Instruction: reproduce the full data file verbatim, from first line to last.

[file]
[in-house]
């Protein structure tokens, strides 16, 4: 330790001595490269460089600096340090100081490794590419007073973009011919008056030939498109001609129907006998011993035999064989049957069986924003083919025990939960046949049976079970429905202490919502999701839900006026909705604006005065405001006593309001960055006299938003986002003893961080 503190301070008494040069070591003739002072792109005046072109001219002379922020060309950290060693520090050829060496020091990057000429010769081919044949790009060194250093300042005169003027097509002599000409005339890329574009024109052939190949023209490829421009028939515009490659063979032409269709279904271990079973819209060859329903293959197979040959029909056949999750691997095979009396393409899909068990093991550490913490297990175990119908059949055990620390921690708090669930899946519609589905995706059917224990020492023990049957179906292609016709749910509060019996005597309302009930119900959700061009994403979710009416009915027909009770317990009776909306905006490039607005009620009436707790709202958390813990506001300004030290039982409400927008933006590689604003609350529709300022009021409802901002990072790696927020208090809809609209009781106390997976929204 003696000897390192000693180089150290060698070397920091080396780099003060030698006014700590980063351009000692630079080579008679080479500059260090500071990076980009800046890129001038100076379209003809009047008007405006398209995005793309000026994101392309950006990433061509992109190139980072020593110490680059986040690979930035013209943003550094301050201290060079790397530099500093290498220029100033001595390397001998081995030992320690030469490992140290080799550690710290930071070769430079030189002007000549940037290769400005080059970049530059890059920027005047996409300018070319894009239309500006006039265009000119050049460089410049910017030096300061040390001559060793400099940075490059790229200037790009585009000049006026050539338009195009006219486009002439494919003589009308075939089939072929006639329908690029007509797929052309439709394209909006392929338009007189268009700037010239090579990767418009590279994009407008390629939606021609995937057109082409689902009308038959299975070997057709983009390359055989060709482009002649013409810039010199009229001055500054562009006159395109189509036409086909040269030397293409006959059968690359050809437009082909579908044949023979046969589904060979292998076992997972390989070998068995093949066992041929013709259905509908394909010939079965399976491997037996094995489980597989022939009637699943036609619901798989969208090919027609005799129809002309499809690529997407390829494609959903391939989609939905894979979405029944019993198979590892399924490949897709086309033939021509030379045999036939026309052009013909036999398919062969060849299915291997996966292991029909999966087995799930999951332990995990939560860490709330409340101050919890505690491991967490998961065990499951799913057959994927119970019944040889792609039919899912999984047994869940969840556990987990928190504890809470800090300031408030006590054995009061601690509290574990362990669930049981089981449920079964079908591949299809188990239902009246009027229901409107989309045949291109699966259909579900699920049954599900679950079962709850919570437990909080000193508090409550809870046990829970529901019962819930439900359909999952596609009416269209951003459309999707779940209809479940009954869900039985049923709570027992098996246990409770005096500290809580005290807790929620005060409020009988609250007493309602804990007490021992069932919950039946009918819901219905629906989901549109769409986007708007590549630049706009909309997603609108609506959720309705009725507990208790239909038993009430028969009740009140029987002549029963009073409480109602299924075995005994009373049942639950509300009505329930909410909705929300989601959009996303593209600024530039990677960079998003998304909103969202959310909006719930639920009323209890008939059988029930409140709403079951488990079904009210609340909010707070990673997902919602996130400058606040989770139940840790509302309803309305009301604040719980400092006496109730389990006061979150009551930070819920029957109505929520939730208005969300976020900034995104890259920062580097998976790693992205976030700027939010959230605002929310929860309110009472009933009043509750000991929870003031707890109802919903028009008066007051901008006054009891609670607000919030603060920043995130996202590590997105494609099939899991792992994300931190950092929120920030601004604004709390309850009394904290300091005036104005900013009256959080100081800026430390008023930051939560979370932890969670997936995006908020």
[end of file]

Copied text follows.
[in-house]
């Protein structure tokens, strides 16, 4: 330790001595490269460089600096340090100081490794590419007073973009011919008056030939498109001609129907006998011993035999064989049957069986924003083919025990939960046949049976079970429905202490919502999701839900006026909705604006005065405001006593309001960055006299938003986002003893961080 503190301070008494040069070591003739002072792109005046072109001219002379922020060309950290060693520090050829060496020091990057000429010769081919044949790009060194250093300042005169003027097509002599000409005339890329574009024109052939190949023209490829421009028939515009490659063979032409269709279904271990079973819209060859329903293959197979040959029909056949999750691997095979009396393409899909068990093991550490913490297990175990119908059949055990620390921690708090669930899946519609589905995706059917224990020492023990049957179906292609016709749910509060019996005597309302009930119900959700061009994403979710009416009915027909009770317990009776909306905006490039607005009620009436707790709202958390813990506001300004030290039982409400927008933006590689604003609350529709300022009021409802901002990072790696927020208090809809609209009781106390997976929204 003696000897390192000693180089150290060698070397920091080396780099003060030698006014700590980063351009000692630079080579008679080479500059260090500071990076980009800046890129001038100076379209003809009047008007405006398209995005793309000026994101392309950006990433061509992109190139980072020593110490680059986040690979930035013209943003550094301050201290060079790397530099500093290498220029100033001595390397001998081995030992320690030469490992140290080799550690710290930071070769430079030189002007000549940037290769400005080059970049530059890059920027005047996409300018070319894009239309500006006039265009000119050049460089410049910017030096300061040390001559060793400099940075490059790229200037790009585009000049006026050539338009195009006219486009002439494919003589009308075939089939072929006639329908690029007509797929052309439709394209909006392929338009007189268009700037010239090579990767418009590279994009407008390629939606021609995937057109082409689902009308038959299975070997057709983009390359055989060709482009002649013409810039010199009229001055500054562009006159395109189509036409086909040269030397293409006959059968690359050809437009082909579908044949023979046969589904060979292998076992997972390989070998068995093949066992041929013709259905509908394909010939079965399976491997037996094995489980597989022939009637699943036609619901798989969208090919027609005799129809002309499809690529997407390829494609959903391939989609939905894979979405029944019993198979590892399924490949897709086309033939021509030379045999036939026309052009013909036999398919062969060849299915291997996966292991029909999966087995799930999951332990995990939560860490709330409340101050919890505690491991967490998961065990499951799913057959994927119970019944040889792609039919899912999984047994869940969840556990987990928190504890809470800090300031408030006590054995009061601690509290574990362990669930049981089981449920079964079908591949299809188990239902009246009027229901409107989309045949291109699966259909579900699920049954599900679950079962709850919570437990909080000193508090409550809870046990829970529901019962819930439900359909999952596609009416269209951003459309999707779940209809479940009954869900039985049923709570027992098996246990409770005096500290809580005290807790929620005060409020009988609250007493309602804990007490021992069932919950039946009918819901219905629906989901549109769409986007708007590549630049706009909309997603609108609506959720309705009725507990208790239909038993009430028969009740009140029987002549029963009073409480109602299924075995005994009373049942639950509300009505329930909410909705929300989601959009996303593209600024530039990677960079998003998304909103969202959310909006719930639920009323209890008939059988029930409140709403079951488990079904009210609340909010707070990673997902919602996130400058606040989770139940840790509302309803309305009301604040719980400092006496109730389990006061979150009551930070819920029957109505929520939730208005969300976020900034995104890259920062580097998976790693992205976030700027939010959230605002929310929860309110009472009933009043509750000991929870003031707890109802919903028009008066007051901008006054009891609670607000919030603060920043995130996202590590997105494609099939899991792992994300931190950092929120920030601004604004709390309850009394904290300091005036104005900013009256959080100081800026430390008023930051939560979370932890969670997936995006908020």